One of Donald Trump’s first moves as President of the United States of America was to order the go-ahead to build his much-promised giant “wall” along the USA-Mexico border. It is a common meme among American conservatives that America’s southern border has not been protected nor respected. The promise of the wall was one of the things that helped propel Trump to the White House.
Conservatives often claim that there is a “legal process” for immigration and that that process should be followed. This claim is utterly ridiculous. There is essentially no viable process for unauthorized immigrants to enter the United States. The result is that by not having a compassionate, workable system we create “illegality” and a cruel reaction to our fellow human beings. Europe suffers from much the same problem. I wrote about this extensively last year.
Border fences also impact wildlife. In December 2016 I wrote about the impact of Europe’s border fences on wildlife for a publication of Yale University:
“This Balkan region, already threatened by the construction of highways and dams, is now being carved into increasingly constricted and less hospitable chunks by a new threat: border fencing. In the summer of 2015, as a flood of refugees from the Middle East and Africa streamed into Europe, Hungary closed its border. That left Slovenia as the main refugee conduit into Western Europe. Alarmed at the massive tide of migrants, Slovenia began building a razor-wire security fence along its 670-kilometer (416-mile) border with Croatia, giving little if any consideration of the environmental impacts on the wildlife. “
But the impact of border fences on wildlife is not limited to Europe. Trump’s proposed “great, great wall” will have a large negative impact on North America’s wildlife. A 2011 study pointed out that the fence along the U.S.-Mexico border already blocks 16 key species from about 75 percent of their habitat. The U.S. Fish and Wildlife Service (USFWS) has said that a fence proposed by President-elect Donald Trump would impact 111 endangered species and 108 migratory birds. This is an ecological disaster in the making.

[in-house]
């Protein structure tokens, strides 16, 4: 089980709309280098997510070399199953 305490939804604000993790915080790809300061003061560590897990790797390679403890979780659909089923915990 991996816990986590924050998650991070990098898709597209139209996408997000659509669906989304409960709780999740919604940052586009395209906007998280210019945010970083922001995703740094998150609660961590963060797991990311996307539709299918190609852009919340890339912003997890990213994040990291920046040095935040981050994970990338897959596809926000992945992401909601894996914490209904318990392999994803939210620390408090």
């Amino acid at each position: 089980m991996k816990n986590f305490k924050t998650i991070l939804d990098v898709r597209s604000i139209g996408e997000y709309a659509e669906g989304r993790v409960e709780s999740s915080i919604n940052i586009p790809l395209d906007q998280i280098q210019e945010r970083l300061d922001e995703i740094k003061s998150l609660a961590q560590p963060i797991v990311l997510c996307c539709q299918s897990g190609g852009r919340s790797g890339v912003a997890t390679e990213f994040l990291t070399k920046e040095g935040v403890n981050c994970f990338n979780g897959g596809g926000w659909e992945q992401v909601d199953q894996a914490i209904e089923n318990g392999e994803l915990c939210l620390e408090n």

When borders are militarized the habitat wildlife depends on is cut to pieces. Migration routes, access to food and water resources are destroyed. Access to suitable mates is likewise impacted. For decades scientists have been telling us just how bad this kind of fragmentation is for wildlife.
Jesse Lasky of Pennsylvania State University conducted a risk analysis for species along the border in 2011. He found dozens of species already at risk from the border as it currently exists. Three years later a study published in the journal PLOS1 looked at the way species moved along the border in Arizona under border barrier conditions and then without border fences. Unsurprisingly the study found that wildlife was much healthier along stretches of the border that were barrier-free.
Among the 111 species threatened by Trump’s wall you will find the Bald Eagle, Black Bear, the jaguar, the gray wolf and numerous hawks and owls. The impact of Trump’s wall on wildlife will be massive.
Our Endangered Species Act is also under attack. But as of this writing it is still the law of the land. Section 7 of the act requires that any construction project “permitted, funded, or licensed by any federal agency” must be reviewed by the US Fish and Wildlife Service for its possible impact on endangered species in the project area. As far as I know, President Trump has not filed any such order or request to the USFWS for his wall and border fences.
Stay tuned. This is far from over.